Iran’s ambassador to the United Nations announced his government has begun preparations to manufacture uranium metal, a fuel used in nuclear reactors that can also be used as a central component in a nuclear warhead, in the Islamic Republic’s latest violation of the 2015 nuclear deal.
Research and Development “activities related to the design of an improved type of fuel for the Tehran Research Reactor started,” Kazem Gharib Abadi, the Islamic Republic’s permanent representative to the UN, announced on Twitter on Wednesday.
“Natural uranium will be used to produce uranium metal in the first stage,” he wrote, adding that the UN’s nuclear watchdog, the International Atomic Energy Agency, was informed of the move and had conducted an inspection of the country’s main nuclear production site at Isfahan.
Abadi’s announcement came as IAEA chief Rafael Mariano Grossi informed member states yesterday that Iranian officials had revealed their government was preparing assembly equipment to produce uranium metal at Isfahan’s fuel plate fabrication plant.
Iranian officials told the IAEA that the material would be enriched up to 20% and used for fuel at Tehran’s research reactor, according to the watchdog report, first revealed by Reuters. Iranian officials reportedly did not offer the IAEA a timeline for the activation of the assembly equipment, but the uranium powder necessary to make the fuel could take up to five months to produce, according to The Wall Street Journal.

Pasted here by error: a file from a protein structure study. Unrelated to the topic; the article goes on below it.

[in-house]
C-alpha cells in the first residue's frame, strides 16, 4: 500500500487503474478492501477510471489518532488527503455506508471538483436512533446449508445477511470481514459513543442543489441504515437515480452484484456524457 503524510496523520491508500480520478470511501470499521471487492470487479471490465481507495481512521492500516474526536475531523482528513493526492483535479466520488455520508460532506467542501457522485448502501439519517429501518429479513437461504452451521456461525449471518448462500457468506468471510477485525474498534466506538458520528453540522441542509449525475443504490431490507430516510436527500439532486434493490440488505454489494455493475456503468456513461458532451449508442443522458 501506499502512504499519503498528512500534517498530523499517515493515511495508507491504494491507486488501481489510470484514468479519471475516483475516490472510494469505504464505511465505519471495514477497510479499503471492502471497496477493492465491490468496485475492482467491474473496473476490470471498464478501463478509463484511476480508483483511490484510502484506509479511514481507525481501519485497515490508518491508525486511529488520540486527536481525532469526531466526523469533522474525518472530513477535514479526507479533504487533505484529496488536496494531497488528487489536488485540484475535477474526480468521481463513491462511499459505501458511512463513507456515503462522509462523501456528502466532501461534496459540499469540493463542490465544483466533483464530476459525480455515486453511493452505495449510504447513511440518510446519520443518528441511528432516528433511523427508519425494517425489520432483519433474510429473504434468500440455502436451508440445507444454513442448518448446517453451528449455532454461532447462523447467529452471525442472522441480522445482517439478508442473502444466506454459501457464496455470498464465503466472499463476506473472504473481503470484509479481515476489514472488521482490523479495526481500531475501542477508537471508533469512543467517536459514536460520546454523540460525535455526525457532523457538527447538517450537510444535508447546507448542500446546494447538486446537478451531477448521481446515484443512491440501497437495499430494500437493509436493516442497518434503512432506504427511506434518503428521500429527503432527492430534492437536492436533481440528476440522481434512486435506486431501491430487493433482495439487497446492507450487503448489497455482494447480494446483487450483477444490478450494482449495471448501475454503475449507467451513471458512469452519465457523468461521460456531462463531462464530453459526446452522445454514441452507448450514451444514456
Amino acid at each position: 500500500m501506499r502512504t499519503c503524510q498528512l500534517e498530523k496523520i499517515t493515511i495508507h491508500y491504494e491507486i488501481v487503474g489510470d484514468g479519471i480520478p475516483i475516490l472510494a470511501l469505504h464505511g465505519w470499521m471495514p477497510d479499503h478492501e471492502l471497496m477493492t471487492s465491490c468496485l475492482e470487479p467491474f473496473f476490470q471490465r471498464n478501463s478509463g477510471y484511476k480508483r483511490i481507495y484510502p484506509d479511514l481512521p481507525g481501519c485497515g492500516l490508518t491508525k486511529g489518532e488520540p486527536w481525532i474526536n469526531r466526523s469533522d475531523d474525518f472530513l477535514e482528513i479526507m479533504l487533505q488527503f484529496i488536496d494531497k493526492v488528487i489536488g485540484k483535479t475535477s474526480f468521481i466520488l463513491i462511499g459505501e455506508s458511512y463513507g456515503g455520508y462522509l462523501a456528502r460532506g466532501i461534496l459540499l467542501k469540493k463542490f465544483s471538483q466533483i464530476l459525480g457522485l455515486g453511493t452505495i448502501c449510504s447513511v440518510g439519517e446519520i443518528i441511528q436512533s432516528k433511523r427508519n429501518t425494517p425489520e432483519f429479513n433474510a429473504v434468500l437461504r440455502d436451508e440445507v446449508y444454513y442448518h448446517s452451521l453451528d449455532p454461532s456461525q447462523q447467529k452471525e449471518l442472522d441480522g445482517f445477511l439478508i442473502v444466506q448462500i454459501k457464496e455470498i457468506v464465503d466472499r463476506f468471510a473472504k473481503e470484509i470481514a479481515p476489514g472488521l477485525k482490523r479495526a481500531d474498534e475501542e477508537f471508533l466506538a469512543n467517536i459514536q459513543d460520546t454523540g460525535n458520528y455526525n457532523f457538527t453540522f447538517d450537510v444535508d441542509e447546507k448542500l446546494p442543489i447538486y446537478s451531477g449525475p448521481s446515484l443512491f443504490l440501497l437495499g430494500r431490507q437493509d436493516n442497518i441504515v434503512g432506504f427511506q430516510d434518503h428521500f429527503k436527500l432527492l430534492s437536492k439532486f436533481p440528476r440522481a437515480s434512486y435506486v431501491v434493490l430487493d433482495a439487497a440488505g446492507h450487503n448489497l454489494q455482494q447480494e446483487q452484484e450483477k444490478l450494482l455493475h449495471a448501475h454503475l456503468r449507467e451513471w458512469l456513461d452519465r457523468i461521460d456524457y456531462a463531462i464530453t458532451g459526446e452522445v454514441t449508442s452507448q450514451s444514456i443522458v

Iran is not believed to currently possess uranium metal and is barred from producing or obtaining the material until at least 2030 under the Joint Comprehensive Plan of Action, or JCPOA.
The development follows a series of publicly declared breaches in response to the Donald Trump administration’s deployment of sanctions against the Iranian regime after the United States walked out of the nuclear deal in 2018.
Iran’s parliament and Guardian Council passed a law early last month requiring the government to ramp up its nuclear activities, including constructing a heavy water reactor and producing 120 kilograms of uranium enriched to 20% if demands for sanctions relief are not met.
That law passed after Mohsen Fakhrizadeh, one of the country’s top nuclear scientists, was assassinated in a roadside ambush in the country’s north in November. Iranian leaders have accused Israel of orchestrating the attack.
The Islamic Republic has ramped up its JCPOA violations over the last year and a half as the Trump administration and Israel have put increasing pressure on Iran for its activities at home and abroad.
Wednesday’s violation raises the stakes with the incoming administration President-elect Joe Biden, who has said his government will seek to rejoin the 2015 nuclear deal if Iran ceases its violations. Iranian officials in turn have signaled that the United States must also return to full compliance with the deal, including sanctions relief.
While both countries indicate interest in rejoining the deal, the time window for negotiations may be brief, with Iran’s President Hassan Rouhani's time in office set to end with elections in June.
Iran’s Foreign Ministry shot down a senior lawmaker’s statement this week that the government would expel IAEA inspectors if the Biden administration fails to lift sanctions by Feb. 21.